Written by Stephen Howes
A recent report from the PNG Institute of Medical Research (IMR) shows almost a nine-fold increase in the number of cases of malaria in PNG between 2014 and 2017. The key result of the report is that there has been “an increase in the size of the total population infected with malaria parasites from 50,309 in 2014 to 432,000 in 2017, representing an 8.6-fold increase.”
This report examines selected examples of integration between urban planning and emergency management in Australia. It seeks to identify initial issues to implementation at national and state level. Overall, this report argues that an integrated approach will require a coordinated framework at the strategic, tactical and operational levels, across functional areas and stakeholders, to establish an effective integrated governance approach that offers desired societal outcomes when faced with extreme events.
by Joyce Sauk
Tuberculosis is such an old disease, such a normal part of the landscape in many countries, that many governments fail to recognise the extent to which it is a major driver of poverty, with a devastating impact on individuals, families, communities, and the country. In countries with weak health systems, the dangerous symbiotic relationship is even more obvious.
By Sharman Stone
After her son’s murder, Miriam* finally fled her village in Myanmar’s conflict-ravaged Rakhine State. Even as Miriam escaped, the few precious belongings she could grab were snatched from her, and she recalls how she was forced to drink water from bamboo to survive the long trek to neighbouring Bangladesh.
Of the nearly 700,000 Rohingya refugees that have crossed into Bangladesh since August 2017, well over half are women and girls, and many, like Miriam, have reported grave human rights abuses.
Written by Matthew Dornan, Stephen Howes
by Mark Rice
Each year, World Immunisation Week is also the week of ANZAC Day, when we acknowledge the achievements and sacrifices of our military personnel. In 2018, two 100th anniversaries remind us that infectious diseases have taken, and still take, a greater toll than the loss of life in warfare:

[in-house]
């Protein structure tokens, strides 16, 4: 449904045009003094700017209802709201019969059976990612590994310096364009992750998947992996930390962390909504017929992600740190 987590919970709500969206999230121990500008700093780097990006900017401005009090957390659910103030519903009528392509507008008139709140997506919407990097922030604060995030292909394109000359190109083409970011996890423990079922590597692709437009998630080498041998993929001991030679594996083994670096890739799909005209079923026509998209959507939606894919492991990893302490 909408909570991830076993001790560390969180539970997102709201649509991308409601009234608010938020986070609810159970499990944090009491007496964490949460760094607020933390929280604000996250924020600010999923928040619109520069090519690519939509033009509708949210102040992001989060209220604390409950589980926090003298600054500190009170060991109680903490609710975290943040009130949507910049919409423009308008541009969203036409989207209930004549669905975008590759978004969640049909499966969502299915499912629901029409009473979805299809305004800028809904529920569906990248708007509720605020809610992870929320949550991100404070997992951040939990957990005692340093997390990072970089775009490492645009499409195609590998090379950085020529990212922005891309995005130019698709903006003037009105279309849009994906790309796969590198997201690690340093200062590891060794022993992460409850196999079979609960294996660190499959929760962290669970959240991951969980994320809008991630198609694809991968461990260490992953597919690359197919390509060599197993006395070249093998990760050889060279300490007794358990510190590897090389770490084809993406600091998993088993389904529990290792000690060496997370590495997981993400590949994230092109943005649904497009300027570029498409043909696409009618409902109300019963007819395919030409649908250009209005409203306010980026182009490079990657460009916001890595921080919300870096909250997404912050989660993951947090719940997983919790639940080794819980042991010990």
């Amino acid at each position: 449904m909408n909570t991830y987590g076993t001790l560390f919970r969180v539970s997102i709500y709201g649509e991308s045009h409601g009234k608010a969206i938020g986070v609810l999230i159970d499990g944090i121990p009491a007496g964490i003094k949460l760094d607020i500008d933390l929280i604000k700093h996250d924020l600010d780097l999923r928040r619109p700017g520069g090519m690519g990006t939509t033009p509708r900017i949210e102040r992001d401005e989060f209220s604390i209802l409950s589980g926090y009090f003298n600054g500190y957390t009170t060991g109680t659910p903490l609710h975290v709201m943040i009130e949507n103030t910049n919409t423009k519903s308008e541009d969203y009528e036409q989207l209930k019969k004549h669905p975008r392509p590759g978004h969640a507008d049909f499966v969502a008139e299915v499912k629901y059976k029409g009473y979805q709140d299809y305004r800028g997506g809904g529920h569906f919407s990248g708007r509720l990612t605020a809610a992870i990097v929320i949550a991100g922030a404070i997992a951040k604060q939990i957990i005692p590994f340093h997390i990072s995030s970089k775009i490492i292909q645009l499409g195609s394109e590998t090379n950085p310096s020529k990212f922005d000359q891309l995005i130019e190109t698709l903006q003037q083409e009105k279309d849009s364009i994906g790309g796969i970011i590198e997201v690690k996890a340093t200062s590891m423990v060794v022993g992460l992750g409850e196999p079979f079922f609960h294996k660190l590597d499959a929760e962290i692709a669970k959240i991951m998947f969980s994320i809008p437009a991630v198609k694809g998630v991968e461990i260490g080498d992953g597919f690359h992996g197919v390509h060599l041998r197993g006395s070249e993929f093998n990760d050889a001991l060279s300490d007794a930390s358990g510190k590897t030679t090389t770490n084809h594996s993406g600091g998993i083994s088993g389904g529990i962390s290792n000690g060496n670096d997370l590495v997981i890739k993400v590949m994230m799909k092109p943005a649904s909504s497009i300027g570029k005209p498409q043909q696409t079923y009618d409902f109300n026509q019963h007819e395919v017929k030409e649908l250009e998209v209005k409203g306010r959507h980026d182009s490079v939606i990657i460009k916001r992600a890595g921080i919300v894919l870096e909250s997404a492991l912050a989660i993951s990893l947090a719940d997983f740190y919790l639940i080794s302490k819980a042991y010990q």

It has been 100 years since the end of World War 1, which ended in November 1918, and claimed an estimated 20 million military and civilian lives.
by Jesse Doyle
Now in its 5th year, the Australasian Aid Conference held at the Australian National University in Canberra on February 12-14, was more robust and urgent than ever. With record attendance, 34 parallel sessions, three plenaries, and a keynote address, the AAC, organised by the Development Policy Centre in partnership with The Asia Foundation, has evolved into the go-to event for rigorous debate and learning on development cooperation policy and practice in the Indo-Pacific region. Here are five highlights from this year’s conference.
Health services in Papua New Guinea are mainly provided by Community Health Workers (CHWs), who have two years of training provided by Health Colleges, after which they are allocated their aid post roles, usually to rural or remote areas. Encouragingly, many of the young graduates I have had the pleasure of working with are eager to serve the communities of PNG and have a genuine passion for their work.
by Benjamin Sims
The central instruments for implementing the Paris Agreement are the Nationally Determined Contributions (NDCs). These are climate action plans submitted by countries to the United Nations Framework Convention on Climate Change (UNFCCC) at COP 21.
by Stephen Howes
The Fiji Women’s Crisis Centre, or FWCC, is housed in a prominent downtown Suva building, its logo and messages blazoned over its fence and walls. In equal parts service provider, sector trainer and public advocate, the FWCC has been a trailblazer not only in Fiji but in the broader Pacific region since its establishment in 1984. It has done more than any other organisation to get gender-based violence in the Pacific on the agenda, and to strengthen services to survivors.
Written by John Eyers
How can private citizens who want to contribute to international humanitarian or development efforts obtain a guide to which international non‑government organisations (INGOs) are most effective in what they do?
Written by Imelda Deinla
By Ty Morrissey
Written by Terence Wood, Camilla Burkot
Have you ever wondered just how strange the Australian aid community is? Do we development types think about development issues in the same way as the average Australian does, or are we outliers?
by Majella Hurney
Papua New Guinea (PNG) is facing a nutrition crisis. Alarmingly, almost one in two children in PNG have stunted growth from chronic malnutrition. [i] PNG has the fourth highest child stunting rate in the world – a rate that is more than double the global average.
Written by Grant Walton, Michelle Nayahamui Rooney, Mark Kessler
Mark Kessler, head of ICRC Papua New Guinea, knows war. He has been posted to conflict hotspots, such as southern Afghanistan, south Thailand and Iraq, before being assigned to PNG. Reflecting on his previous postings, he said he’d come from places “oriented towards jihad, bombs, Improvised Explosive Devices… the last one in Kirkuk was when ISIS took Mosul”. It’s not surprising then that coming to Port Moresby was a kind of “break”.
by Thomas Brown
Written by John Langmore
Since 2012 there has been a dramatic upward trend in the number of state-based violent conflicts. The number of deaths due to war has grown from an average of 35,000 a year in the first decade of the 2000s, to 118,000 in 2015. A tidal wave of displaced people attempting to escape annihilation has multiplied to 65 million, the highest recorded.